Time for Iran to have AFC Champions League success

John Duerden John Duerden

John Duerden believes it is high time that Iran’s national team success is mirrored on the club scene, with the Asian giants yet to produce continental champions in the AFC Champions League era.

Iranian football is booming. The national team may have been placed in a tricky World Cup group with Spain, Portugal and Morocco but is the one Asian team that has a chance of surviving such a pot. Under Carlos Queiroz, Team Melli have been the best on the continent for some time and there is the potential to shock a few people in Russia this year.

There is a growing number of players in action in Europe and performing well. The likes of Karim Ansarifard, Reza Ghoochannejhad, Alireza Jahanbakhsh and Sardar Azmoun have been playing well in leagues such as the Netherlands and Russia and the latter two at least should make the step to a bigger stage in the not too distant future. Others will follow.

At the club level, there is also cause for optimism. After a few years of inconsistent performances in the Iranian league, the twin Tehran titans Persepolis and Esteghlal are starting to find some of their old swagger and Iranian football needs these two to be strong. Persepolis won the title in dramatic fashion in 2008 but had to wait until 2017 to lift the trophy once more. The Reds have dominated the current season and with five games remaining are 15 points clear at the top.

Esteghlal were in action against 2017 runners-up Al Hilal last week.

The title could have been clinched on March 1 at the Tehran Derby but Esteghlal took the game 1-0, a rare setback for Persepolis this season. Back to back title wins will show that the Reds have truly returned. The fact that Esteghlal finished second last season and could do so again this is also encouraging.

What has been lacking is success in the Asian Champions League. The national team is going well and the same can be said of the overseas exports but for one of the continent’s powerhouses have struggled to make a mark in the biggest club competition is something that needs to be redressed.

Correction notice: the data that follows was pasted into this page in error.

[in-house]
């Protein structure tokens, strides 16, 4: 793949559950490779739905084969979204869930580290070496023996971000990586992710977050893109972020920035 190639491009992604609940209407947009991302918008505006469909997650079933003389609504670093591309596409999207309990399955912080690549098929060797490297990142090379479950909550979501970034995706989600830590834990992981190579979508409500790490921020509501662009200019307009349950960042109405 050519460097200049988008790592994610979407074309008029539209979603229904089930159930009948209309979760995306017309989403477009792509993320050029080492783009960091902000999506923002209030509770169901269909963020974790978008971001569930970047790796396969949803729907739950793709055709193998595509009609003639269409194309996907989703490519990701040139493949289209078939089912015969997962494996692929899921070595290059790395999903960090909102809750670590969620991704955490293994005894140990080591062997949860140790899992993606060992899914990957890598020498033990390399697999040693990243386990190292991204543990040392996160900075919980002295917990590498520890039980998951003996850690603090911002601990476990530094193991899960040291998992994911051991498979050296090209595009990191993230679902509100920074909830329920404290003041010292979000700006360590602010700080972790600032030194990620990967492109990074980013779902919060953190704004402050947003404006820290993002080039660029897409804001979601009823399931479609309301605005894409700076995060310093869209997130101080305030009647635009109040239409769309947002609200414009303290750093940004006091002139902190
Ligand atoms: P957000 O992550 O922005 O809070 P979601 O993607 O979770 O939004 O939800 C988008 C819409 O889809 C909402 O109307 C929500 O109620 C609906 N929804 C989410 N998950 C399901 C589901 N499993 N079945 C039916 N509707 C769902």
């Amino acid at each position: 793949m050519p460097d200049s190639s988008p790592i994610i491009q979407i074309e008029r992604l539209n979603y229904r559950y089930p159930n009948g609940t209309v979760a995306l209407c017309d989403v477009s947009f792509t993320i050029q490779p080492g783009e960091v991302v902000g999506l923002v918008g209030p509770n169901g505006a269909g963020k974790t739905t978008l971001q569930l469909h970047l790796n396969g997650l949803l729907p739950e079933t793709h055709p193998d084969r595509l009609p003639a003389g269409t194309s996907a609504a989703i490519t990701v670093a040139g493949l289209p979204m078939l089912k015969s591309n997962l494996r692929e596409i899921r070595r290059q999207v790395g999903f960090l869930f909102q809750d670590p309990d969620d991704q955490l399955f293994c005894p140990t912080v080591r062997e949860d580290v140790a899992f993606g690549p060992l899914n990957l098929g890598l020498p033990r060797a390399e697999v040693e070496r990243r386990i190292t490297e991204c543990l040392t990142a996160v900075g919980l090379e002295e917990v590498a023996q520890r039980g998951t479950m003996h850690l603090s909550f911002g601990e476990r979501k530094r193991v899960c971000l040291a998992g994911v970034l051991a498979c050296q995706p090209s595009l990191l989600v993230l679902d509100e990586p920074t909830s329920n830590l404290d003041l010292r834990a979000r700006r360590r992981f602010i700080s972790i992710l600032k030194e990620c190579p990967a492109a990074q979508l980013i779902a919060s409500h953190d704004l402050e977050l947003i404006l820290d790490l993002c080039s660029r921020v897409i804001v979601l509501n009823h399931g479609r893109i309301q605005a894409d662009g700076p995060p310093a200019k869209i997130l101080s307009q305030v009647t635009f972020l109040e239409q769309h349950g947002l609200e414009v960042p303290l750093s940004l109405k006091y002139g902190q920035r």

Since the Champions League started, Iranian fans have had to watch as fans from rival countries have celebrated. There have been two wins for Saudi Arabia, three for Japan while South Korea has five to look back on.

Morteza Tabrizi has been a star for Zob Ahan thus far in 2018.

Sepahan made the final in 2007 and Zob Ahan did the same in 2010 to face Urawa Reds of Japan and Korea’s Seongnam Ilhwa Chunma respectively. Neither really gave the impression that they felt they could win and the East Asian teams ran out fairly comfortable winners.

Maybe it will take Persepolis or Esteghlal to change the poor record. Neither has done much since the competition was introduced in 2003 though Esteghlal is a past winner of the old Asian Club Championship. The two teams have one semi-final appearance each. Esteghlal made it in 2013 but were well-beaten by FC Seoul. The best for Persepolis came last year and a loss to Al Hilal of Saudi Arabia in a clash of two Asian giants.

So far this season, so good. Persepolis under Branko Ivankovic and Esteghlal with Winfried Schaefer have two coaches who know the Asian scene pretty well. At the halfway point of the group stage, both top their groups and there is nothing for them to fear at all in the western half of the draw.

Persepolis are one of three teams currently tied on six points in Group C.

Persepolis should be able to open some daylight between them and third place with a visit to the hapless Al Wasl next week. Esteghlal will be looking forward to inviting Al Ain to Tehran.

The Iranians were looking good to take all three points at the home of the 2016 finalists on Tuesday, a win that would have put them five points clear after just three games. The Blues were outraged by two of the softest penalty decisions given against them that you will see. Al Ain missed the first and scored the second and the game ended 2-2. Fans of Esteghlal, and Iran in general, have been up in arms and understandably so.

Tractor Sazi will be looking for more success in the second half of the group stage.

It adds to a feeling of persecution in Iran. The federation and clubs are already unhappy at not being able to play Saudi teams on a home and away basis. Riyadh and Tehran cut diplomatic ties in January 2016 and meetings take place in third countries. Especially given that Saudi Arabia and United Arab Emirates were told by the Asian Football Confederation in January that they had to play games with Qatar home and away, despite the absence of any kind of relations there, Iran have been disappointed that they were told that they had to play their ‘home games’ in Oman.

This seems to be out of Iran’s control at the moment but what is not is a first Champions League title. With so much else going well, it is time for continental club success.